Giovanni Costa was born in Trastevere in Rome in 1826, of a middle class family long associated with that district. He was educated by priests, and was introduced at a young age to the study of classical history and legend. At the age of twelve he went to boarding school in the countryside at Montefiascone.
In 1847 Costa Joined the political movement known as "Young Italy", and thus attached himself to the cause of Italian liberty and nationalism. Shortly afterwards he fought against the occupying Austrian army; and later participated in the defence of Rome against the French. However, in 1849 Rome was taken by the French forces and for a while Costa was forced to go into hiding in the open countryside of the Roman Campagna.
During the following decade Costa developed his distinctive style of painting, as well as his carefully considered philosophy of art and nature. Few other Italian painters of his generation understood as he did the awe-inspiring beauty of the unadorned landscape or the feelings of sentiment which attach an individual to his native countryside. When in due course it was safe for Costa to return to the city, he joined the polyglot and semi-bohemian circle of painters and writers which gathered at the Caffe Greco. Among his early painter friends were the Englishmen George Heming Mason and Frederic Leighton. At this time Costa maintained a studio in the Via Margutta.The three most important paintings which he began in this period arc 'Women on the Sea - shore at Anzio' (Museum of Modern Art, Rome), 'Women Stealing Firewood on the Coast at Ardea' (Castle Howard Collection) and 'Scirocco Day' (Private Collection, Switzerland).
In 1859 Garibaldi's forces gathered once again to attempt to drive the Austrians out of Italy. Costa joined up arid fought throughout the campaign in Piedmont. Following the Treaty of Villafranca he set out southwards to return to Rome; however his journey, was broken in Florence, and so delighted was he by that city that he remained there on and off for ten years. He was vastly impressed by the works of art which he saw there, and was also met with friendliness and respect by the circle of young landscape and figure painters who gathered at the Caffe Michelangiolo and who came to be known as the Macchiaioli. Furthermore, Costa came to love the Tuscan landscape, and particularly the coastal region between the River Arno where it flows into the sea close to Pisa and the Carrara Mountains. Costa's first visit to the village of Bocca d'Arno was in 1859.
In the early 1860s Costa came to know Corot well, and received from him advice on how to handle the tones and elements of his paintings. Costa travelled to Paris in 1862 and visited Corot and other artists at Barbizon. Later in the year he went on to London, where he stayed with Frederic Leighton and met Edward Burne-Jones and G. F. Watts. More and more often English painters visited Costa in Italy, and gradually he built up a circle of English followers and friends: George Howard, later to become the Earl of Carlisle, first met Costa in 1865-6; William Blake Richmond was introduced to Costa by Leighton the following winter.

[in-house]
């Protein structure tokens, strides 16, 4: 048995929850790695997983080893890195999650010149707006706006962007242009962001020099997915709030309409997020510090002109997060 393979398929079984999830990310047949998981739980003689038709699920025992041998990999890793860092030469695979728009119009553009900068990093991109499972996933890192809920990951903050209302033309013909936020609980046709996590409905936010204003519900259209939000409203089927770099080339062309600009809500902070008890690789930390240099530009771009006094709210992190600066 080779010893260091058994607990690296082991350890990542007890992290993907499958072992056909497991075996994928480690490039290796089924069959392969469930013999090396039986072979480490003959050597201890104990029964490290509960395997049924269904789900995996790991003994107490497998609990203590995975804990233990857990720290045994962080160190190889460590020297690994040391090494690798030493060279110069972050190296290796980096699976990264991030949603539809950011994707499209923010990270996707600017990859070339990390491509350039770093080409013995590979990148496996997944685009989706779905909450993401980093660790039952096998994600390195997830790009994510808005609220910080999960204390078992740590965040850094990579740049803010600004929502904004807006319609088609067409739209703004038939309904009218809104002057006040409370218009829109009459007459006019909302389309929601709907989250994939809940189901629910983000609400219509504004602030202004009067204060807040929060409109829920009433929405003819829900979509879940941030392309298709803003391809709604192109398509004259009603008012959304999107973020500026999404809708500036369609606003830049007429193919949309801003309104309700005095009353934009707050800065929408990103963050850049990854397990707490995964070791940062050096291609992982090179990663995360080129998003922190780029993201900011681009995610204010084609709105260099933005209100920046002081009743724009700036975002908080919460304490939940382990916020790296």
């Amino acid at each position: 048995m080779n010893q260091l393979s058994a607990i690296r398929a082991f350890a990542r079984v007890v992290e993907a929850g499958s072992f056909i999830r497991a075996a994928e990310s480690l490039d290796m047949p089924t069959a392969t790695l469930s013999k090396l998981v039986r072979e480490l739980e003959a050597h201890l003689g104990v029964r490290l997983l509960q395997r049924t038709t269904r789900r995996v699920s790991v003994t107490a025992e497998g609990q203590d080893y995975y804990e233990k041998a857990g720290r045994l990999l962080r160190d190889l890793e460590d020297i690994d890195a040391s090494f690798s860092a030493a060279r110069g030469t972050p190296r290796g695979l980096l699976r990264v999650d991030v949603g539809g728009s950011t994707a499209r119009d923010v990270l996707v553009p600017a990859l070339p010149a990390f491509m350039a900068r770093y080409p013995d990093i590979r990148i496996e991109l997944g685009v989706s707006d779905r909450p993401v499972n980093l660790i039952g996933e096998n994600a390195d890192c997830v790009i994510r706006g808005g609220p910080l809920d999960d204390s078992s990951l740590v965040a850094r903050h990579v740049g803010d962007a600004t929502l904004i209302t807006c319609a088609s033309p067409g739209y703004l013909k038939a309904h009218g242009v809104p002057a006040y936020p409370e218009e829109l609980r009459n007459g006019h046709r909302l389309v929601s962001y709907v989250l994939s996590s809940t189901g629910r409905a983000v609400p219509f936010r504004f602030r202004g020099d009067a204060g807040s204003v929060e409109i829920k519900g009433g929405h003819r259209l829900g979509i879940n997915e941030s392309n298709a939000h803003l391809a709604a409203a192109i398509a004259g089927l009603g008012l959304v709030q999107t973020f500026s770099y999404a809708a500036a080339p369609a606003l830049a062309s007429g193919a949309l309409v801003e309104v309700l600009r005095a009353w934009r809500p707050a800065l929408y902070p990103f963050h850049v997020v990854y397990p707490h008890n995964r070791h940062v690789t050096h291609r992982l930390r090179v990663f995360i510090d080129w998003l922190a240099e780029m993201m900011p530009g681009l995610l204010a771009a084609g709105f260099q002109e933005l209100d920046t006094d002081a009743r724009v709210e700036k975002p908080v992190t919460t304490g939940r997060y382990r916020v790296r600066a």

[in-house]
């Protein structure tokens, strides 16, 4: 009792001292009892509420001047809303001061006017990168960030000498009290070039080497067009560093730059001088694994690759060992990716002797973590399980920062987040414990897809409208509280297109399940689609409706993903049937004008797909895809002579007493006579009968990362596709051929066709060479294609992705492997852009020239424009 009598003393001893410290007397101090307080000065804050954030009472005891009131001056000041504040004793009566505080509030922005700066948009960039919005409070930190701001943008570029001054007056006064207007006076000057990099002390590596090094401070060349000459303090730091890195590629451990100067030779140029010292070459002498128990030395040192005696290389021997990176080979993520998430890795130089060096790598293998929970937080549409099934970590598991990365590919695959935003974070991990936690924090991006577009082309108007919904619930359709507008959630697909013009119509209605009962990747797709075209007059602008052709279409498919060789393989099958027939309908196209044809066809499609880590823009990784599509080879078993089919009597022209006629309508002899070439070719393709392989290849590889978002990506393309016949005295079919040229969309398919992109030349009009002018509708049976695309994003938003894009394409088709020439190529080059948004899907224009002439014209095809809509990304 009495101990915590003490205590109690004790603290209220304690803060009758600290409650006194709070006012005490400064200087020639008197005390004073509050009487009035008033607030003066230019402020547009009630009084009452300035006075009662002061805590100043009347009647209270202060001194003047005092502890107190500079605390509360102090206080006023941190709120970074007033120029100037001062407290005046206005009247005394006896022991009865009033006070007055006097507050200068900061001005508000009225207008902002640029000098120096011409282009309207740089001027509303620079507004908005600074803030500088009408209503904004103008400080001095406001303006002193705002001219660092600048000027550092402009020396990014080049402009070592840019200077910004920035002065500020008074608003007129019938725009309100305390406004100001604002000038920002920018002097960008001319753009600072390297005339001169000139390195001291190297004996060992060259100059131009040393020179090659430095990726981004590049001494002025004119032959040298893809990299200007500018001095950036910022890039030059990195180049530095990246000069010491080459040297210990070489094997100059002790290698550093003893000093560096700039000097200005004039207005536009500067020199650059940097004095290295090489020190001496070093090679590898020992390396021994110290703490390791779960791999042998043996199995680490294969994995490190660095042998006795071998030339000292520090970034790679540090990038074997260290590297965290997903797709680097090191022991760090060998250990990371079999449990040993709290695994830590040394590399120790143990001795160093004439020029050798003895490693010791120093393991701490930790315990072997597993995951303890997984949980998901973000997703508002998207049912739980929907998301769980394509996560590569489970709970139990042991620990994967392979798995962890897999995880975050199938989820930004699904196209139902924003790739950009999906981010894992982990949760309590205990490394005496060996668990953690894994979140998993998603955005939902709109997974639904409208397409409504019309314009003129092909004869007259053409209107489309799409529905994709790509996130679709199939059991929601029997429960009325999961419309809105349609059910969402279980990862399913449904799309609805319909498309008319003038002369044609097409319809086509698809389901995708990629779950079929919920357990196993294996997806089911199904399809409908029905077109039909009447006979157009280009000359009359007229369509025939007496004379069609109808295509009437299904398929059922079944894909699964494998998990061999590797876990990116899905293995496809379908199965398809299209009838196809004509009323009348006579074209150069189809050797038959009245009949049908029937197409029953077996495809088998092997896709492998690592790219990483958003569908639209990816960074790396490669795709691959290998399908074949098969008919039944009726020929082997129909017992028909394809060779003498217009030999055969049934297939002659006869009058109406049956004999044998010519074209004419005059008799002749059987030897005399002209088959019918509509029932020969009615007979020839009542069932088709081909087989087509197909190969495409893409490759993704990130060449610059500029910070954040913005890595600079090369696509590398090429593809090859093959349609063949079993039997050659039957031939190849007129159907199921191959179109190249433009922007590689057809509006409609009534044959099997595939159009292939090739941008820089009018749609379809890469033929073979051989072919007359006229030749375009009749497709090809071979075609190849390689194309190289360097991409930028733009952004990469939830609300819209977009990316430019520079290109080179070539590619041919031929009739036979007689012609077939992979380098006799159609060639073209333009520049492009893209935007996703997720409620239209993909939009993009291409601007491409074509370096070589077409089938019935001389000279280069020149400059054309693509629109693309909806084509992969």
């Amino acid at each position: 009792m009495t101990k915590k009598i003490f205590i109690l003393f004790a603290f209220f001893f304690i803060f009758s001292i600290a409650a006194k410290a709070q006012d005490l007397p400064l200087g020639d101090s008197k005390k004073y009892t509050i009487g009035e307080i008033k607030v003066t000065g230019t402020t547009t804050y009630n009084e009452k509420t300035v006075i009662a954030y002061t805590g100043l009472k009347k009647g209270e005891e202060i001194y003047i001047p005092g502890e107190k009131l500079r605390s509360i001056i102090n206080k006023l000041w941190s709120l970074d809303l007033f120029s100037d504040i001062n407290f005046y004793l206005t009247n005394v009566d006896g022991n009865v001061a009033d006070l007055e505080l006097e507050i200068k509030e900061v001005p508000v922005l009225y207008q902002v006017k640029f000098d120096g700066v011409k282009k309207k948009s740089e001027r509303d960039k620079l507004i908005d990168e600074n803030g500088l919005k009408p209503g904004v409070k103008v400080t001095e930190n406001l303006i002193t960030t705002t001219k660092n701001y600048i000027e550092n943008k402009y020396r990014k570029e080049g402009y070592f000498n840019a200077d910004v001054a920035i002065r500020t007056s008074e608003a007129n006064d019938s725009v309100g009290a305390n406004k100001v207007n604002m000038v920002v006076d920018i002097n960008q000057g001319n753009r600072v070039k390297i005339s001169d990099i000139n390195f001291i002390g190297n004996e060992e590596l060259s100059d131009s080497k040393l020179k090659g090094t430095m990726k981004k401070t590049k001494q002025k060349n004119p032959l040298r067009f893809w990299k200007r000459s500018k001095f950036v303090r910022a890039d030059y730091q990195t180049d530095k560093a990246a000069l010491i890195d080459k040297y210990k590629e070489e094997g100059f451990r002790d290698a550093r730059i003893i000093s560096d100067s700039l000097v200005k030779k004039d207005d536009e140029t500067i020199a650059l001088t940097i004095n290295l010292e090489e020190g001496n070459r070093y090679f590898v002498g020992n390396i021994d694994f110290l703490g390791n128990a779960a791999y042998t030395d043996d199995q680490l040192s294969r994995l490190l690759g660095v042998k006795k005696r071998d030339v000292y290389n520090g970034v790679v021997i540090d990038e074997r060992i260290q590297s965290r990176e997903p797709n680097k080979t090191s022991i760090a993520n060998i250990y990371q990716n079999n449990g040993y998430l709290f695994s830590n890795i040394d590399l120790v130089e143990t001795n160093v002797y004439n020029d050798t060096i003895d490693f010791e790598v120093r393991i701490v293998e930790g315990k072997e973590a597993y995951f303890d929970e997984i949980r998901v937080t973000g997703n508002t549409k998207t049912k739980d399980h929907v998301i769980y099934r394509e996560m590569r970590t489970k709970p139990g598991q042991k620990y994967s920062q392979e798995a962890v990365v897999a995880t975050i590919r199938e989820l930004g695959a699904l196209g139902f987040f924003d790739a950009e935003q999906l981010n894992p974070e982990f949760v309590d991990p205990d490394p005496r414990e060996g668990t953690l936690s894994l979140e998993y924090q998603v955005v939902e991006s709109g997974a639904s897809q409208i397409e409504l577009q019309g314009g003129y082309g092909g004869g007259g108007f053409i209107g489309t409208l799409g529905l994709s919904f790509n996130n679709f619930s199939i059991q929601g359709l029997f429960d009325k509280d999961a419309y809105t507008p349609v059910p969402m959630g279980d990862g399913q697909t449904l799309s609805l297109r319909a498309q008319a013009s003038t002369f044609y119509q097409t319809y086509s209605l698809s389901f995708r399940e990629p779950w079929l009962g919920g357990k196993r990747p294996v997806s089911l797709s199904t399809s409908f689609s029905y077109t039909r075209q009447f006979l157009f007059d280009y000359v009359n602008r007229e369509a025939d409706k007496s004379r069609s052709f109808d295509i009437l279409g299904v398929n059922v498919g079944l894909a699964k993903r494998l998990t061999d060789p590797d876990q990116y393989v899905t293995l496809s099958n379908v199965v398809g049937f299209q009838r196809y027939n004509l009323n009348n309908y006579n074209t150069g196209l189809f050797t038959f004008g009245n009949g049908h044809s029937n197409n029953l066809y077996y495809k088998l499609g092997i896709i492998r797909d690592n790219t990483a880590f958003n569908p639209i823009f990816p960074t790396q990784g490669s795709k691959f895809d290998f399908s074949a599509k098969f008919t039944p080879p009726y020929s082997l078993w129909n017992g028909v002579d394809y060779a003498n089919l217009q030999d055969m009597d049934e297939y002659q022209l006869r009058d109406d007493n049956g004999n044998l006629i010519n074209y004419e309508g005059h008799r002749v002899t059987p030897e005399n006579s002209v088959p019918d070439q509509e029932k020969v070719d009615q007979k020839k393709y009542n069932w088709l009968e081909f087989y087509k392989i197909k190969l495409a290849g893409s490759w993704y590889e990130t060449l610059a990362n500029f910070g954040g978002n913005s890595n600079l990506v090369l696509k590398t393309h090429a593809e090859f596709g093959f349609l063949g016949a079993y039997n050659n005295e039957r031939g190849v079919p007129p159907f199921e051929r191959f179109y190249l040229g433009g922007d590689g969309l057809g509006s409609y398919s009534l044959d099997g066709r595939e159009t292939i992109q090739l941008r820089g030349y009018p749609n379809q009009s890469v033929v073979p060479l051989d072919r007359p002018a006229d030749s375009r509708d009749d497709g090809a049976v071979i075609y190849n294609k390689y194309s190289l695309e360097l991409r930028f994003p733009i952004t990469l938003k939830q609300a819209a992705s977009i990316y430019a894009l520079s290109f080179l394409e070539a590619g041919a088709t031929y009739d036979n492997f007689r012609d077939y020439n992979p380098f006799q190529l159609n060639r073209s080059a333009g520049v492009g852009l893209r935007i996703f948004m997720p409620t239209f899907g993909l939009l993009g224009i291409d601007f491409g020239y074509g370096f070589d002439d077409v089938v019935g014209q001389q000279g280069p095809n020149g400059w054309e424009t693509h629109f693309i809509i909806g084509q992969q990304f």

There was one final phase to Costa's career as a patriot and soldier: in 1867 an insurrection was led against the continuing French occupation of Rome and the papal states. After a prolonged battle, the nationalists were overcome, and the French regained control; and once again Costa was forced to make himself scarce in Rome. Costa returned to Florence, where he spent the years 1868-70.
In the 1870s Costa settled into a routine whereby he spent the winters in his studio in Rome and the summers travelling in the countryside around Rome and in Umbria and Tuscany. although his art was never fully appreciated by his fellow Roman artists or by Italian collectors of paintings, he worked hard to gain a wider reputation and exhibited paintings whenever he had the opportunity.
In addition he joined various groups of contemporary artists, most notably the Circolo degli Artisti Italiani, and campaigned to try to raise the standards of Italian art exhibited at home and abroad.
Costa's circle of English friends encouraged him to exhibit paintings in London, intermittently from 1869 at the Royal Academy, then from 1877 at the Grosvenor Gallery, and subsequently at the New Gallery. In 1882 George Howard and Stopford Brooke were the moving spirits behind an ambitious exhibition of Costa's paintings at the Fine Art Society in New Bond Street; this event was a critical and commercial success, and for a while the Italian painter's reputation was secure. The following year in Rome various of Costa's friends arid admirers formed themselves into a group which was to be known as the Etruscan school. although the term gained only a limited currency, a common style of painting, which depended upon the simplification of the masses of the landscape and the reduction of colour into the tones expressive of the fall of light, was recognised in the 1880s as having derived from Costa's example.
From the middle of the 1880s through to the end of his life Costa spent much of his time at Bocca d'Arno, where in 1885 he had bought a house for himself Here he was visited by painter friends and patrons of the arts, and to the end he continued to make beautiful and profoundly personal paintings of the coastal landscape. — Hilary Morgan
Agresti, Olivia Rossetti. Giovanni Costa, his life, work, and times. London: Gay, 1907.
Cartwright, Julia. “Giovanni Costa. Patriot and Painter.” The Magazine of Art VI (1883): 24-31.
Morgan, Hilary and Peter Nahum. Burne-Jones, The Pre-Raphaelites and Their Century. London: Peter Nahum, 1989.
Pieri, Giuliana. “Giovanni Costa and George Howard: Art, Patronage and Friendship.”
The Volume of the Walpole Society LXXVI (2014): 289-307.
Reynolds, Simon. William Blake Richmond. An Artist’s Life 1842-1921. Norwich: Michael Russell Publishing Ltd., 1995
Last modified 26 June 2020